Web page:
These are difficult and uncertain times. Our Kokikai leadership has asked for a suspension of classes, as we respect the counsel of professionals and engage in “social distancing”.
Aikido roughly translates as “the way of harmony with ki”. One of our challenges is to “stay on the path”, keep the “way”, understand the “do”.
Without classes and partner practice, we are being asked to look to more solitary practices as a path for the time being. Fortunately our tradition provides us with opportunities. I will touch on two “practices” which I engage in and find helpful. The first is Meditation, and the second will be a specific Ki Development exercise, Shomenuchi Undo, which we can do standing and walking.
Although I tried and practiced meditation off and on at different times in my life, it has only been in the last five years that I have had a regular practice. The suggestions below are not from a “meditation expert” – I am far from that. Rather, it comes from someone who has practiced Aikido for almost 40 years, and appreciates how it has enriched my Aikido and life. My suggestions are more “tips” on what has helped me.
Sensei sometimes stops in the middle of teaching and asks “What are we doing here in Aikido?”. One of his answers is “training instinct”. The training of instinct comes from the repetition of activity in a proper way. I believe that meditation trains instinct, consistent with our Aikido basic interests.
Although there is, or can be, a strong spiritual aspect to meditation, I will leave that aside, and focus more on correct posture and positive mind. The following are tips and suggestions:
- find a comfortable quiet space and let that be your main spot for meditation
a best time of the day for meditation, and let that be your main time for
- for me, I wake up before my partner, make tea, and sit before others wake up
a set time for meditation
- I use my iPhone timer
- I set it for 23 minutes (someone once told me this was an auspicious period of time!)
- when you are starting it is ok to set it for much less – it’s like doing push-ups – it will be easier to do more as you build up your “strength”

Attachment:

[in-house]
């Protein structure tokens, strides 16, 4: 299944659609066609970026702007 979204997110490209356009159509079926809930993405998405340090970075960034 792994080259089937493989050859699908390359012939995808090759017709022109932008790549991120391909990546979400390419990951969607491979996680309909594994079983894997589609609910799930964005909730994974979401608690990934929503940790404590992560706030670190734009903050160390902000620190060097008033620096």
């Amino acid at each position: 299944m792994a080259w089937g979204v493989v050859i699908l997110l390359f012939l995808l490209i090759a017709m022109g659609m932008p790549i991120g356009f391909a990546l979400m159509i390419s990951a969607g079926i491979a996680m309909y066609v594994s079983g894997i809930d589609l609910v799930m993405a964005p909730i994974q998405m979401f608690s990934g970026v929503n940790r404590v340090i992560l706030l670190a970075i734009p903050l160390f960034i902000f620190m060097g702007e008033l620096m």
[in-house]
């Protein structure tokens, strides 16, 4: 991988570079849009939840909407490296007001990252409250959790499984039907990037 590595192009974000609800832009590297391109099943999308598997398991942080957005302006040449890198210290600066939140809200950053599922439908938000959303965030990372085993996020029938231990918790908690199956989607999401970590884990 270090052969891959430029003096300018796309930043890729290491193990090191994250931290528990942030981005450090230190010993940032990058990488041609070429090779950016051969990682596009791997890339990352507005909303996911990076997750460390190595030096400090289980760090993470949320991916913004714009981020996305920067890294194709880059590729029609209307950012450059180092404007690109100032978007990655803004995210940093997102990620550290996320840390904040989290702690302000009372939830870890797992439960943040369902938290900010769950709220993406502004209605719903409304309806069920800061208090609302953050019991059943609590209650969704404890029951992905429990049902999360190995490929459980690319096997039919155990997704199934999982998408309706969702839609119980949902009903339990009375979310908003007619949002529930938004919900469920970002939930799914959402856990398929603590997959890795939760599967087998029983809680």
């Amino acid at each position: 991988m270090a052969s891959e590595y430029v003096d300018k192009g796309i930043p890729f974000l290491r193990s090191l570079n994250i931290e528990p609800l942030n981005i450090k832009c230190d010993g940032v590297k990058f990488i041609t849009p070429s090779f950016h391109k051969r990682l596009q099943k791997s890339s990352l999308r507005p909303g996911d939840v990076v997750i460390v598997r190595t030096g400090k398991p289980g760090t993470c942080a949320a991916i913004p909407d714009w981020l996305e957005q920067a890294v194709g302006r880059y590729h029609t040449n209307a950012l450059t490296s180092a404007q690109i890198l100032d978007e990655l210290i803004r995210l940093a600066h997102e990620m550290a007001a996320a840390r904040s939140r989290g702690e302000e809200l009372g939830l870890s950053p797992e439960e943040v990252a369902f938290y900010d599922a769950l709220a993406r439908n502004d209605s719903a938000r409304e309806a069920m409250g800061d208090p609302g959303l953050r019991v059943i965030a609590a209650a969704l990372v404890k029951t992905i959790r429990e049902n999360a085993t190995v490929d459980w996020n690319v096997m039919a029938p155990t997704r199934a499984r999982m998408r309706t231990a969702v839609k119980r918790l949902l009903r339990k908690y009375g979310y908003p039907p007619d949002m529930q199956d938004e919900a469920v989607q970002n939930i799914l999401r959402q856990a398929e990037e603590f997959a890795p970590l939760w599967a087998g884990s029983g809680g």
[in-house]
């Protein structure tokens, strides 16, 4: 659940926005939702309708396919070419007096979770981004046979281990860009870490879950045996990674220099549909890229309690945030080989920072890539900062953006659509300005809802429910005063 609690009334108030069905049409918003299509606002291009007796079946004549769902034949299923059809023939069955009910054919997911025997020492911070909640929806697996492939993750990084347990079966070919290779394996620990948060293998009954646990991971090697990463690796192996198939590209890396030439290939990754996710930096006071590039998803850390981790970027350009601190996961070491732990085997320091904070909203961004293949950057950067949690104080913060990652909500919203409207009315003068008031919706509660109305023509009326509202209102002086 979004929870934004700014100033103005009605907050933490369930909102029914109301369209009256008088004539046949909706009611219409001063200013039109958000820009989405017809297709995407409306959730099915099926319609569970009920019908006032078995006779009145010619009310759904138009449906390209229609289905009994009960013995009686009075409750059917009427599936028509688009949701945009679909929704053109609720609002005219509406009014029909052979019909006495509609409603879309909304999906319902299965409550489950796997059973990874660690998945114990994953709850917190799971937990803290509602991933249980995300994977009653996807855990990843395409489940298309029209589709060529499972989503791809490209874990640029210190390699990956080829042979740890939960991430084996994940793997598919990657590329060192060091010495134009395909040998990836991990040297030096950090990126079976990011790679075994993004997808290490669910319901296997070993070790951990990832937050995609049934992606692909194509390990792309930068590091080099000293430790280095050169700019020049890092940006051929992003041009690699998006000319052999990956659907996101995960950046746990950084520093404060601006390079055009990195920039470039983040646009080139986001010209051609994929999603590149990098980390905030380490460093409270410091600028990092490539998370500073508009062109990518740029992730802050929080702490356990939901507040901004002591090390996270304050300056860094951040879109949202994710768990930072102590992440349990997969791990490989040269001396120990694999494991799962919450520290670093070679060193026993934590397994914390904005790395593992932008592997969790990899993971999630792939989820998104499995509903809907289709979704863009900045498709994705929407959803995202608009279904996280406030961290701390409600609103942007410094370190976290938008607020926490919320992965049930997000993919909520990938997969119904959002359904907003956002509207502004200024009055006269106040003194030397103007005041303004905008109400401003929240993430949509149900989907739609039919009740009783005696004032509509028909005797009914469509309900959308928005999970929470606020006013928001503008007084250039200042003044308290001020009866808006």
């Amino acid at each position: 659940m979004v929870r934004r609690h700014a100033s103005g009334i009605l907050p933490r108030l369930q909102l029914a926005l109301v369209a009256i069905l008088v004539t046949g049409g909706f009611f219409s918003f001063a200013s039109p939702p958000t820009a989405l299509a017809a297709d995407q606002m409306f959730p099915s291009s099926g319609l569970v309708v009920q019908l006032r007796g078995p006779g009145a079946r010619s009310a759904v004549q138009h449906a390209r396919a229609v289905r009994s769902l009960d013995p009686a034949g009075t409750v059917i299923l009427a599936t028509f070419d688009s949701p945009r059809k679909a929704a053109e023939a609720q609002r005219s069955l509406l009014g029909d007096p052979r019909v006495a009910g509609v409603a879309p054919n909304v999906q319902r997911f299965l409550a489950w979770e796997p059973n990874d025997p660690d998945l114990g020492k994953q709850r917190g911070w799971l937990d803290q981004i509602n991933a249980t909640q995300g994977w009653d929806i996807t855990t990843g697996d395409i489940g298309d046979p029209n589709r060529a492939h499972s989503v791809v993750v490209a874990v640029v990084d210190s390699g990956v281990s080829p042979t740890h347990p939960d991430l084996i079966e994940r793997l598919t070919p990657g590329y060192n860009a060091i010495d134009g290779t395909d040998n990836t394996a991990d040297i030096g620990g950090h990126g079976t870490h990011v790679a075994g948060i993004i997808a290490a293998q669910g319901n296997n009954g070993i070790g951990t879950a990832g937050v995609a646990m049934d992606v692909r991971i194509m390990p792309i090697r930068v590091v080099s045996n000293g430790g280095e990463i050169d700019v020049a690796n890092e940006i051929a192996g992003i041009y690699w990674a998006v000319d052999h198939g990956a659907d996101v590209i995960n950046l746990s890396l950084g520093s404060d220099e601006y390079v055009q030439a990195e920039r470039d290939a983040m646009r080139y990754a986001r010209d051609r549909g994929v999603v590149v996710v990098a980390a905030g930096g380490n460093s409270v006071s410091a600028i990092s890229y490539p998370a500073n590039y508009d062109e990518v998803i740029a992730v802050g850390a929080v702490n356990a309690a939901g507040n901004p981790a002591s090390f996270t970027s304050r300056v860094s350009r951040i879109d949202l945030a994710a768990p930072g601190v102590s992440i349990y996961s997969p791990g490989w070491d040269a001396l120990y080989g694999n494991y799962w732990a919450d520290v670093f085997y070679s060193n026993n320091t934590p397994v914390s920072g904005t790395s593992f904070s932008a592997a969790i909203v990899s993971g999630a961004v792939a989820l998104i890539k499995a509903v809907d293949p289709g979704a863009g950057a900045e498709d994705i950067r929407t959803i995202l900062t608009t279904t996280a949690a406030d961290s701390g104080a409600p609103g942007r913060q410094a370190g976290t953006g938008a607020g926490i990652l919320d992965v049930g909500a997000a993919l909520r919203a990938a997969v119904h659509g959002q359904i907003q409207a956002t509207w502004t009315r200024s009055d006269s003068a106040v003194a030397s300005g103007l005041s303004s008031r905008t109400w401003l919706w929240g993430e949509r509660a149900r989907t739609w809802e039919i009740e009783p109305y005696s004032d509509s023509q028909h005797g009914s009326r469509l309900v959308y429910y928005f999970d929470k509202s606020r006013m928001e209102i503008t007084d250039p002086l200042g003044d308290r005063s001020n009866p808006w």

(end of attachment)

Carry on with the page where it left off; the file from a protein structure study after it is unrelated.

your “seat” and find “correct posture”
- this is important, and so in
touch with our Aikido practice – the following are simply my tips:
- have cushions to sit on so your legs fold comfortably
- I like to sit in half-lotus but I recently injured my knee so my legs don’t cross (this too will pass!)
- Once I sit, I like to begin by putting my hands on my knees like in seiza, and pushing the knees out a bit as I take ten deep breaths and push back my spine (imagine Sensei being photographed!!!)
- Keeping that same outward pressure on my knees, I take twenty deep breaths as I slowly fold forward, rounding and loosening my spine – make sure to relax the back of your neck
- At the end of twenty breaths slowly come back up to a straight posture – at this point as the head comes up to natural position I count ten breaths as I lift my chin up as high as it can go
- At the end of ten breaths I slowly bring my chin back down and feel the back of my neck come in to line with my spine – Sensei makes the point about the importance of this slightly taut back of neck aligned with the spine
- For me, this is my most “correct posture” and I try to hold this posture in meditation
- this is important, and so in touch with our Aikido practice – the following are simply my tips:
training in meditation came from a Tibetan Buddhist tradition (Shambhala) that
was influenced by Zazen – the ideas are simple and work for me
- I start with just a short period
of time grounding myself in who I am, where I am, what is this particular
moment – I might say “Gary Snyder in Montana”, “Gary Snyder in early stages of
Coronavirus pandemic”, “Gary Snyder in early Spring” – or if I am back East
“Gary Snyder in New Jersey”
- I know this sounds corny but I like starting practice by grounding myself
- I then simply focus on my
- For me, this usually begins with a four count of breathing in, four count breathing out, and, importantly, feeling the rhythm of that four count
- Once I feel that rhythm, I don’t count, but feel that rhythm